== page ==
Let's compare coming Li-ion batteries with the current Nickel Cobalt Aluminum (NCA) batteries used in Model S. The following table contains data for the current Model S85 with NCA batteries and extrapolations based on the cell energy density, number of cells and weight of packaging for batteries of two price / performance levels. The "price" is the Tesla selling price increment for battery capacity [$20,000 / (85kWh - 40kWh) = $444.44/kWh for Model S]. For the expected case, the "price" is adjusted downwards 10%/year from 2011 to 2015. The optimistic case sets the price at twice Envia's estimate of $125/kWh at the cell level.
Current and Future Li-ion Batteries
|Time Frame||Cell Type||
|W-hr/kg pack||$/kWh (price)|
To understand if Tesla can build disruptive electric cars with these new batteries, we must understand the knock-on effect of battery specific energy (a lighter battery means a lighter car which in turn requires a smaller battery which is lighter still...). A simple model that considers cars with the same range and acceleration as the Model S85 but takes account of vehicle size, the effect of battery specific energy and battery pricing, offers some surprising results. (More about this model later.) The following graph shows how the price of a "Model S85 like" Tesla (300 mi. range; 0-60 acceleration in 5.6 seconds) would vary with vehicle size using the current Model S battery and with the 2015 (expected) and 2015 (optimistic) batteries from the table. The "price" here is the price after $7,500 rebate for a basic, no options car, not including delivery charge.
The following table shows how battery specific energy drives both weight and price of a long range electric car like Model S. Listed are three "versions" of Model S85, all the same size, all the same 300 mi. range, and all the same 0-60 acceleration in 5.6 seconds. The only difference is having a design optimized for different battery technology.
Model S85 Optimized for Different Battery Technologies
|Battery||Weight lbs.||Battery kWh||
Price (after rebate)
This shows that optimizing an electric car for coming battery technology can dramatically reduce the car's weight and price - by more than half a ton and $30,000 for a Model S size vehicle using optimistic case 2015 batteries. Still, a $37.5k base price sedan isn't going to mean much to Chevy Malibu, Ford Fusion or Toyota Camry buyers. But then, the Model S is bigger than a Malibu, Camry or Fusion and word has it the BlueStar will be a smaller car, aimed at the BMW 3 series. Here is where things get interesting.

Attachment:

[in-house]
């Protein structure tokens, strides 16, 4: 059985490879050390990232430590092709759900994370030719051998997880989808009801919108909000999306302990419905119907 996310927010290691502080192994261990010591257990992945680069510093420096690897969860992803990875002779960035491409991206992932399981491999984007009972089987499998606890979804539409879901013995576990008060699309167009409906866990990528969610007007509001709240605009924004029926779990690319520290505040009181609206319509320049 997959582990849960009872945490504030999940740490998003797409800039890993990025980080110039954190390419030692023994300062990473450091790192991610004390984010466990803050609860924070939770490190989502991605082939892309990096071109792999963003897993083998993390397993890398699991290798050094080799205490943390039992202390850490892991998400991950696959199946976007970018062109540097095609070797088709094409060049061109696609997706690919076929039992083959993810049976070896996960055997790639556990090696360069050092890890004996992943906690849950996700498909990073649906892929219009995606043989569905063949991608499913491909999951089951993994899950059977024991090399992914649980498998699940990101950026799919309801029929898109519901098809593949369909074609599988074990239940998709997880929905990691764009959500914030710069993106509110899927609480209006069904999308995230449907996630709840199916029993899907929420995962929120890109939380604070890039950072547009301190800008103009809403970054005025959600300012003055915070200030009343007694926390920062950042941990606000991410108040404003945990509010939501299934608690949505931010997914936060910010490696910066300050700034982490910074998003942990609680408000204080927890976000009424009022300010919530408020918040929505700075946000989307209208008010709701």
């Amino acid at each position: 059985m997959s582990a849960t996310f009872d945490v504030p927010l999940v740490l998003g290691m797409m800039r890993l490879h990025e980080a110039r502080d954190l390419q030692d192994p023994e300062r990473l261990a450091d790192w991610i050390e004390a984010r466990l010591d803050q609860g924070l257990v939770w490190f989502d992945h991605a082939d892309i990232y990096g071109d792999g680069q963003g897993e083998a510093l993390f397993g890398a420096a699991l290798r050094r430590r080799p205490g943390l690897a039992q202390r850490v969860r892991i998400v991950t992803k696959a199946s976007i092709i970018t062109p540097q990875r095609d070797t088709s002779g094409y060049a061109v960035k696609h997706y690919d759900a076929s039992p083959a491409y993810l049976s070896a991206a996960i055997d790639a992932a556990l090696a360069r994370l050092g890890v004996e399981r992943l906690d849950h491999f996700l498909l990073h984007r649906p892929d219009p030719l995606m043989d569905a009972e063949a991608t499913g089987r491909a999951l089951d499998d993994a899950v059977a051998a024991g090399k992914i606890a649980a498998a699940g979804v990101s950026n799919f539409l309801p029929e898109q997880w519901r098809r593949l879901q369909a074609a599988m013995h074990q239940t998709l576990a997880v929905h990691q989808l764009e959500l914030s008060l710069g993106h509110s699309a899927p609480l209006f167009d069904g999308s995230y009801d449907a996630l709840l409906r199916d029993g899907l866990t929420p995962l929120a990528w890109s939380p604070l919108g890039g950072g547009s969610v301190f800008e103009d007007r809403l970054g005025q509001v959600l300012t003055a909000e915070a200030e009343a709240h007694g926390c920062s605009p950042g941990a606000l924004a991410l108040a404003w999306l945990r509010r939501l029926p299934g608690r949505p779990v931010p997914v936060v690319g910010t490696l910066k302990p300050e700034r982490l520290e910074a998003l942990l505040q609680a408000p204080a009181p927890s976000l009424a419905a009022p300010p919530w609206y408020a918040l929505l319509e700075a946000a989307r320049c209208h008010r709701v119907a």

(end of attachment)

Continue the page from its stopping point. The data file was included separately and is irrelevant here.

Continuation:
If we apply our model to a hypothetical Tesla "BlueStar" a bit larger than an Audi A4 or BMW 3 and smaller than a Toyota Camry, look what we get. (Remember, even if the BlueStar is smaller overall than a Camry, the useful interior and trunk volume may be equal or greater due to the compact electric powertrain...)
2015 Tesla BlueStar with 2015 (optimistic) Battery
|Model||Range miles||Battery kWh||Price|
The Model B55 in the table is fully optimized using the 2015 (optimistic case) battery. The B39 and B26 model prices were adjusted for lower battery capacity at the battery price increment rate but not otherwise optimized. The B55P price includes a $15k price premium, same as the S85P.
Since the model sets the power-to-weight ratio for the B55 to be the same as that of the S85, these BlueStars will not only keep up with the target BMWs and Audis, they will blow the doors off any Camry, Accord, Malibu, Fusion or Passat out there.
As the following graph shows, a prospective 300 mile range BlueStar B55 designed around 2015 (optimistic case) Li-ion batteries handily beats any BMW 3 or Audi A4 on price. And the 160 mile and 240 mile range B26 and B39 offer a lot of competition to some very mainstream mid-size cars including Toyota's Camry, GM's Malibu and Ford's Fusion. According to the Wall Street Journal, a quarter million mid-size cars were sold in the United States. In October. If Tesla can crack the mid-size sedan market with BlueStar, it could easily sell hundreds of thousands of units a year. This is disruptive.
There is one more thing. These smaller Teslas have smaller battery packs than Model S85. You could get a 150 mile recharge from a 120 kW Supercharger in 15 minutes, half the time needed for Model S85. And that is disruptive too, not just for car companies, but for gas stations.